GB Rowing has been one of the mainstays of Team GB’s Olympics medal bid ever since the days of Redgrave and Pinsent. As the rowing finals play out at Tokyo 2020 this week, there’s one Lease Loop customer who’ll be taking a greater interest than most: Adam Heayberd.
Founder and Editor of Truly Visual Post Production, his latest documentary, ‘The Road to Tokyo’, takes a behind-the-scenes look at the Olympic and Paralympic rowing squads. Yet it isn’t just a documentary. It’s a project of love, passion, teamwork, and dedication. We recently spoke to Adam to hear the story behind it…
How it began
As well as working in film and television, I’ve been a rower for the past two decades. So, when a project on the athletes’ final run up to the Olympics came about, I jumped at the chance. Our Director of Photography and I pitched an ambitious idea (beyond the capacity of the budget!). However, we wanted to produce something unique to the sport, telling the real story of the athletes. In the end, we won the contract, and ‘The Road to Tokyo’ was born.
Initially, when consulting with the client, British Rowing, we thought about producing an online mini-series. Yet with my sporting background, there were bigger ambitions to represent the sport. So, we decided on a three-part, 90-minute documentary that would cover the personal journey of the rowers and exactly how they feel. It was going to be more than just online media content – it was going to be in-depth, personal and epic.
Filming started in autumn 2019. Early on, we created the title sequence and it was clear we would be creating something completely bespoke. Over the next few months, we continued work on the project, but then COVID-19 started to creep up on us. For a little while, things were normal – like any professional sport, athletes have to maintain focus. So, we captured the final Olympics trial in March 2020, then, lockdown hit.
A different tale
Before we knew it, we were in the middle of a global pandemic. That’s when I realised something: we were in a unique position to cover a part of the athletes’ lives that will never be documented again. As a former rower, I felt it was an important story to tell, and fortunately, British Rowing agreed.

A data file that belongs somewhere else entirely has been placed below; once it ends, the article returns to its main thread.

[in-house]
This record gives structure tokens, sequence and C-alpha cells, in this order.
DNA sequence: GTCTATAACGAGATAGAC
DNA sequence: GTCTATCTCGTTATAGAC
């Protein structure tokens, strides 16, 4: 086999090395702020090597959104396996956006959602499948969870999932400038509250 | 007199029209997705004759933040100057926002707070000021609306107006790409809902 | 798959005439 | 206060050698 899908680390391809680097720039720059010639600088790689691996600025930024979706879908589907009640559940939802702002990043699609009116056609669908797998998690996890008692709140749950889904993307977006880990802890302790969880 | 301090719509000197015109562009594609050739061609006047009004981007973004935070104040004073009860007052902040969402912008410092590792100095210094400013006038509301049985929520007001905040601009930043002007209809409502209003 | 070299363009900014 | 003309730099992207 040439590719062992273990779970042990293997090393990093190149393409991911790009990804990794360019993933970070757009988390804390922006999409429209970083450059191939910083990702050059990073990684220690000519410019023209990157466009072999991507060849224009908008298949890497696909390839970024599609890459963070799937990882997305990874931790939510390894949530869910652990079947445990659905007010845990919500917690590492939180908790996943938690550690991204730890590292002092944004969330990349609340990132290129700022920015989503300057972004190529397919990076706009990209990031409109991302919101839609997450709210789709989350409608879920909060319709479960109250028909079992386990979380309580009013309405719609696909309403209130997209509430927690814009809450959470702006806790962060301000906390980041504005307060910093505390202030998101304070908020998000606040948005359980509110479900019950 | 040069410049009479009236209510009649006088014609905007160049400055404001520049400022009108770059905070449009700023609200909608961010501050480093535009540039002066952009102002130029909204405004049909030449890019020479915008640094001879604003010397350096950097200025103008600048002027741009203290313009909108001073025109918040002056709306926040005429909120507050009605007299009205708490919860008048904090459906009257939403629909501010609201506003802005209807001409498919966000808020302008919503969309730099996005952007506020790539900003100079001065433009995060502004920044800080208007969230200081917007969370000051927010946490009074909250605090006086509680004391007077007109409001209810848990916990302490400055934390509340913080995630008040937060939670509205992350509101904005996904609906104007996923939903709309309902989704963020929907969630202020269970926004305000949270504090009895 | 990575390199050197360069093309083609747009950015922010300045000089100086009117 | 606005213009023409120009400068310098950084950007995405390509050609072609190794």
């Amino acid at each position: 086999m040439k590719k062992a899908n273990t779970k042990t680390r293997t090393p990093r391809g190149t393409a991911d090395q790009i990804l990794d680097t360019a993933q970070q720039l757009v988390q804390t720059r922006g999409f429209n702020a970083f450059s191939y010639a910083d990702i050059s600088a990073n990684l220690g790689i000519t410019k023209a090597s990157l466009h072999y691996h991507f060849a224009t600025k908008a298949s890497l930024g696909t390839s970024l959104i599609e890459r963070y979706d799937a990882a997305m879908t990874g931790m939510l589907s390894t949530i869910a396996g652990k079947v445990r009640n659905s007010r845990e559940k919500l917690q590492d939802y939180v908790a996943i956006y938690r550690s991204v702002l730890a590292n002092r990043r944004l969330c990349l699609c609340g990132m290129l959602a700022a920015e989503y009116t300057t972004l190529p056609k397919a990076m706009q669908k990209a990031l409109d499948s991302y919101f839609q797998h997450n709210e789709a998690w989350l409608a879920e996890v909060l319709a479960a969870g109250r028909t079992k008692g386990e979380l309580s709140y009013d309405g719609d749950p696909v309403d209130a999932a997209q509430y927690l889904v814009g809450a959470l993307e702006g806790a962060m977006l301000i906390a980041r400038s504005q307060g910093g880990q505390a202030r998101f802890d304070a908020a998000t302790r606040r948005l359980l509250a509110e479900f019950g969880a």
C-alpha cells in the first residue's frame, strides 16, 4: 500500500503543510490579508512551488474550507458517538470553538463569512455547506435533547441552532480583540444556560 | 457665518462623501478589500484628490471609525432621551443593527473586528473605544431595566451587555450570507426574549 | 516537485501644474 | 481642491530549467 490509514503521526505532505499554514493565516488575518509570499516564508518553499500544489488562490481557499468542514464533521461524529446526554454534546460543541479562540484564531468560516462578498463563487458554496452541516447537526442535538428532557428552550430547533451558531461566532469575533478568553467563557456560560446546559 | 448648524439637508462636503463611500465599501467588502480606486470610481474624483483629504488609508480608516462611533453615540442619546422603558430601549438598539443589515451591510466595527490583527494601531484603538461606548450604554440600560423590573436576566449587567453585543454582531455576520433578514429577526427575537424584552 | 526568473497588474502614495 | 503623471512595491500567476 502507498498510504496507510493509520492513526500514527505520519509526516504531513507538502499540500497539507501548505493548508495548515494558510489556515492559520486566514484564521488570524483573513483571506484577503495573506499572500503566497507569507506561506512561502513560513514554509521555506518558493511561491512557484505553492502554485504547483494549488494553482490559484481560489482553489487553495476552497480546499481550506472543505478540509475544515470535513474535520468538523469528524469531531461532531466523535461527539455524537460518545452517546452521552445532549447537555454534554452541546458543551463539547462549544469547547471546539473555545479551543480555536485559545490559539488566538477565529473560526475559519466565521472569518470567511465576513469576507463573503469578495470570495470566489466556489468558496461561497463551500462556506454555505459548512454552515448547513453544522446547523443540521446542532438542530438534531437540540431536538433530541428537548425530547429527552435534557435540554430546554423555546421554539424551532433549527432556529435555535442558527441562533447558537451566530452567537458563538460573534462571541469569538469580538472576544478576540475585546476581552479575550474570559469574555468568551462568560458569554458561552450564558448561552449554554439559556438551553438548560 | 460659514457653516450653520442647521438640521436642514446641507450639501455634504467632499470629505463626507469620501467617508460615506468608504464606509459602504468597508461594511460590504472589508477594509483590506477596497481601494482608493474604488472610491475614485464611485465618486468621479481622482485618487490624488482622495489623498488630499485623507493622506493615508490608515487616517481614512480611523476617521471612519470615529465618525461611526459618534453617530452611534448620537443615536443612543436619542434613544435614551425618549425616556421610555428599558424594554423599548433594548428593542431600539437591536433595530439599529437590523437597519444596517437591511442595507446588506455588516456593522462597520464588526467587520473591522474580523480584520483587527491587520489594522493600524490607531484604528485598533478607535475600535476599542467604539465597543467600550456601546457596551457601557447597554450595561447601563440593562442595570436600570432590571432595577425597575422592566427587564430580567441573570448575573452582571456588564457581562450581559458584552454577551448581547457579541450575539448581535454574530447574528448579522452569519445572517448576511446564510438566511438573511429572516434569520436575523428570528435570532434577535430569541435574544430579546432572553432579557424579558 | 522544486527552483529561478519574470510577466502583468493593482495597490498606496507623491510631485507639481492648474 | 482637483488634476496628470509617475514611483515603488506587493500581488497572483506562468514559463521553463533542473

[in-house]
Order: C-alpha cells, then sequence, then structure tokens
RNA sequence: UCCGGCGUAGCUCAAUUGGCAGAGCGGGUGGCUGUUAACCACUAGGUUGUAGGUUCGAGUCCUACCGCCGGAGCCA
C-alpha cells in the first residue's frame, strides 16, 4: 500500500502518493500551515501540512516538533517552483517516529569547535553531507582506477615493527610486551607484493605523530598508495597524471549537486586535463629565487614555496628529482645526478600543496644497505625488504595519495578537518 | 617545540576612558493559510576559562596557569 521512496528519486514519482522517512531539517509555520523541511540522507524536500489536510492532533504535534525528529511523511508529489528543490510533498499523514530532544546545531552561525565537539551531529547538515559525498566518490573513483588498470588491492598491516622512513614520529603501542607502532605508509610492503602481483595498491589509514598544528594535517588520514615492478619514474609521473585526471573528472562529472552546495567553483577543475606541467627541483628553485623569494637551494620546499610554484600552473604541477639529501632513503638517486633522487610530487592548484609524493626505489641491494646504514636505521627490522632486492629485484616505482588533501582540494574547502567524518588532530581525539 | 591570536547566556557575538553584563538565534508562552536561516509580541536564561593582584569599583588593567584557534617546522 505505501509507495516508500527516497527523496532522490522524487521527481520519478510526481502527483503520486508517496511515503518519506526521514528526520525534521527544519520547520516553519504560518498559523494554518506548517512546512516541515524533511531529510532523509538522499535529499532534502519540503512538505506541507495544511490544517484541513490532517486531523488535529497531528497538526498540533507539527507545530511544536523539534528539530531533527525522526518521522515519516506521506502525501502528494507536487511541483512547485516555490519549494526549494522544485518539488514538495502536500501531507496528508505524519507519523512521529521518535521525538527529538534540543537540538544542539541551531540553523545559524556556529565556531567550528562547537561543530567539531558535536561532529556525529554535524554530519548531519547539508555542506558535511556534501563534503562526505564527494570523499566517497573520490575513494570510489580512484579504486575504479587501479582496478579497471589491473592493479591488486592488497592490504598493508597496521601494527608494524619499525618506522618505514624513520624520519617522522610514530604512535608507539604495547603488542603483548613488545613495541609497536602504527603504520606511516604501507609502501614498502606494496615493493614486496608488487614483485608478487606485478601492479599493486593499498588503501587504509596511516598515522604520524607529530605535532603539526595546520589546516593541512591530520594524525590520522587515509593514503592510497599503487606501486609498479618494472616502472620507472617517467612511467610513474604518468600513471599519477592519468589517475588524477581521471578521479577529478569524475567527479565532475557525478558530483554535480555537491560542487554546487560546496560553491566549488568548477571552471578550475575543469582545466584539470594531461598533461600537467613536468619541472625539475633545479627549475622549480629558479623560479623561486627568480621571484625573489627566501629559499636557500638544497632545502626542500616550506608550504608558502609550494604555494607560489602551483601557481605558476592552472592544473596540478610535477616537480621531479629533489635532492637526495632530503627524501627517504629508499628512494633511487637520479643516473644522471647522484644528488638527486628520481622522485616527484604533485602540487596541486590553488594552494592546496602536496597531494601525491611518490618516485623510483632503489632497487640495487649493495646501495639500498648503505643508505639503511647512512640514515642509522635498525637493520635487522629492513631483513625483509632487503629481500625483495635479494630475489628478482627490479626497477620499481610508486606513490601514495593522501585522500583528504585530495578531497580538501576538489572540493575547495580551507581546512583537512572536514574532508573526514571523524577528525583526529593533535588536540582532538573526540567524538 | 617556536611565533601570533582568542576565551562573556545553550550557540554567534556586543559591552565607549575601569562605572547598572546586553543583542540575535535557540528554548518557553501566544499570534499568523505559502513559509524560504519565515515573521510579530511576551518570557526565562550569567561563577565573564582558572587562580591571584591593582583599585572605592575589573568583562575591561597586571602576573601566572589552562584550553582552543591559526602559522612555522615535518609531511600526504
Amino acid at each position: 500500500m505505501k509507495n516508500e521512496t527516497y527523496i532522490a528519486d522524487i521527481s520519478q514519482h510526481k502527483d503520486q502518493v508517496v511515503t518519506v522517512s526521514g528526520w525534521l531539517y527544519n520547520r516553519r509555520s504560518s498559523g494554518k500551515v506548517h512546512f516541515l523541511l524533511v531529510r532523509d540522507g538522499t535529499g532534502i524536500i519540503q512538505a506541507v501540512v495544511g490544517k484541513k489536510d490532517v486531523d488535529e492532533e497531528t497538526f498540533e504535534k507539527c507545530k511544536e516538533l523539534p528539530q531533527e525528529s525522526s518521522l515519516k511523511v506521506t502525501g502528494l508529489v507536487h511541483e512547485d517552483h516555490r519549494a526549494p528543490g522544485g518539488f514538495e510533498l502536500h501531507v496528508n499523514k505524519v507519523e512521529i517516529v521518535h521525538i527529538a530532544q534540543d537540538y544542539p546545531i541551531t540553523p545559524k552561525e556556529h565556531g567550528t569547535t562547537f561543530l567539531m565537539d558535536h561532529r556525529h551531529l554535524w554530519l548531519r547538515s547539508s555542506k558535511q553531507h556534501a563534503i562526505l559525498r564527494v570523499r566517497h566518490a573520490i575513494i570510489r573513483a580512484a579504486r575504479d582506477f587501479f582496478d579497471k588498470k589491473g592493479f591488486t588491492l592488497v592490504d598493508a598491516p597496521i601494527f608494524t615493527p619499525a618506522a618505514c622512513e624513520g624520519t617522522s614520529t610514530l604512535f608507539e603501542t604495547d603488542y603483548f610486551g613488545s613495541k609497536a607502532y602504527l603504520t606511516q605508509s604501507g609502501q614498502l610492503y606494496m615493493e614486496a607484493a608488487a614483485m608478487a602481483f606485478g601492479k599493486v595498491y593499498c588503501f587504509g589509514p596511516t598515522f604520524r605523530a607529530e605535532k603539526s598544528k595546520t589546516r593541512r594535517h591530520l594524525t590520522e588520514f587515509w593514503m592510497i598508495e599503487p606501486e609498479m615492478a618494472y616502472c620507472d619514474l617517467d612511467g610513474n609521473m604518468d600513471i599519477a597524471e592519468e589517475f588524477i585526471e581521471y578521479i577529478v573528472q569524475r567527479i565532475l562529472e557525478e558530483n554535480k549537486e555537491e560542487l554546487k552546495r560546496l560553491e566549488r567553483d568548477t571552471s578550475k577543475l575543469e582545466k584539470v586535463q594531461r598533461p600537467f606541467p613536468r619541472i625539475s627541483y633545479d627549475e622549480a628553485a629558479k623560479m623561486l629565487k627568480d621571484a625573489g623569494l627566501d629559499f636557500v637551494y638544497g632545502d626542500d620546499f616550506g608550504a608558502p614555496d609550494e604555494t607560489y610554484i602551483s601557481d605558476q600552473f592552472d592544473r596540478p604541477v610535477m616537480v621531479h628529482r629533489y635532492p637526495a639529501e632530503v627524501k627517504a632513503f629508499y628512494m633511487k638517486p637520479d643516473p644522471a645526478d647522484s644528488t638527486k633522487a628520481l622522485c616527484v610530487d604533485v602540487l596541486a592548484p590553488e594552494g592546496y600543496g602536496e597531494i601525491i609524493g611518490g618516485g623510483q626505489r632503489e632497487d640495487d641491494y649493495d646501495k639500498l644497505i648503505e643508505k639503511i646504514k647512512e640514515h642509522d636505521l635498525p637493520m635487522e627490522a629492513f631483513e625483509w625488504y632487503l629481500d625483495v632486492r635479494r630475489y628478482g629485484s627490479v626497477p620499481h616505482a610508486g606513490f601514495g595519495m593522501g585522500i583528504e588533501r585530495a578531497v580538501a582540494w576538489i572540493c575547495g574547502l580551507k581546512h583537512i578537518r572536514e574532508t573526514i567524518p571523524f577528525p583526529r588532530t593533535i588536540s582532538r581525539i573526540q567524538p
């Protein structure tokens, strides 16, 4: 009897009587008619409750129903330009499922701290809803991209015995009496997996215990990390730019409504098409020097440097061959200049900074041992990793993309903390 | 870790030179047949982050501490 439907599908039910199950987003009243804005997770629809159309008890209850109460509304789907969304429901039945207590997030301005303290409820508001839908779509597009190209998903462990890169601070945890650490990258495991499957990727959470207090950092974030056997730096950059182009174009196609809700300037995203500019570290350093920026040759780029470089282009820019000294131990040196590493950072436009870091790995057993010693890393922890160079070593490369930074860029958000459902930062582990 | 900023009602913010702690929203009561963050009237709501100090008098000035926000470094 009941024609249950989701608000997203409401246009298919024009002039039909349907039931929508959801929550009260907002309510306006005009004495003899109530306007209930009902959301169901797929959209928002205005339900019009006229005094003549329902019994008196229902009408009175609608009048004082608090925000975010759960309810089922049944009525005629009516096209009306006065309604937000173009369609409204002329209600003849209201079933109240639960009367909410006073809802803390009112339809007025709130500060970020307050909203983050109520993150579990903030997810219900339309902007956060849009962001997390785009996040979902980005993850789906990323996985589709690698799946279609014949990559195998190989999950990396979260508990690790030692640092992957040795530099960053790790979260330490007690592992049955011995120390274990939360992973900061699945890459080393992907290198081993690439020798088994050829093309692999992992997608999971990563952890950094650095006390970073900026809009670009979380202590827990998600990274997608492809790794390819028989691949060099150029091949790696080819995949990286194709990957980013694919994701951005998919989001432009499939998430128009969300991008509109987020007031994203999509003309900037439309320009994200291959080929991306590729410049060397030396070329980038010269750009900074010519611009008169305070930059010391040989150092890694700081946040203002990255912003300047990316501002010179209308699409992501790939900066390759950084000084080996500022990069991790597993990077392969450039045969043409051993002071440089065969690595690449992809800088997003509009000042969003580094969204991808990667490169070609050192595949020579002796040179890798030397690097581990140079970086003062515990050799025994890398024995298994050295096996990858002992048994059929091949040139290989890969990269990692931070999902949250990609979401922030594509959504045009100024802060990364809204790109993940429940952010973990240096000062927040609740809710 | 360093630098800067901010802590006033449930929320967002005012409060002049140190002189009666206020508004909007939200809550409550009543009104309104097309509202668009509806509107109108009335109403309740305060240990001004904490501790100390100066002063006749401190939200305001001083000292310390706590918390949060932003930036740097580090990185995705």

Of course, changing government guidance created unique problems, but we managed to work around these. Whilst it was a challenging year of filming, it was a successful one, and we captured some incredible material.
We really had to refine and refocus filming. If an athlete got COVID-19, it would affect their chance of getting to Tokyo. This was especially difficult towards the end, but as a filmmaker, I had to make sure the story was concluded properly. After all, the audience has gone on this journey with the athlete; they needed a fitting close.
The end product
When filming finished, we had almost two years’ worth of footage to edit. We originally expected this to be eight months, so, needless to say, it was quite a challenge! Not only that, we wanted to make sure we adhered to a high level of broadcast production delivery standards. To create a cinematic event that captured and echoed the sport of rowing – the rawness, the emotion, the difficulty and the beauty – we filmed in 4K with some major camera equipment and lenses.
The final result met our initial vision for the documentary: to break the stereotypical mould of sport. People are so used to what the media feeds you, which is what’s easiest to digest. I wanted to get across what a personal sport rowing is, and how it requires an extraordinary amount of dedication.
Overall, I’m incredibly proud of the documentary. It represents rowers, and I felt that a club or athlete can look at it and think ‘that’s my sport, that’s what I do’. I also wanted it to reach not just rowers, but those who wouldn’t usually have any interest in the sport. Now, they can see rowers going up and down the river in their local area and understand what they’re doing, why, and the things they’ve gone through.
A helping hand
In the credits of the documentary, I gave thanks to a number of organisations including Lease Loop. James has always provided a fantastic service to Truly Visual Post Production, but his support really meant a lot this last year. He gave great advice, particularly when the edit suite struggled under the weight of the material, and went above and beyond to offer solutions, so I never had to worry about technology. What’s more, he helped generate interest in the documentary.
Here at Lease Loop, we personally recommend watching ‘The Road to Tokyo’, a gripping, realistic documentary capturing the GB Rowing Team’s journey to the Olympics. Watch it here.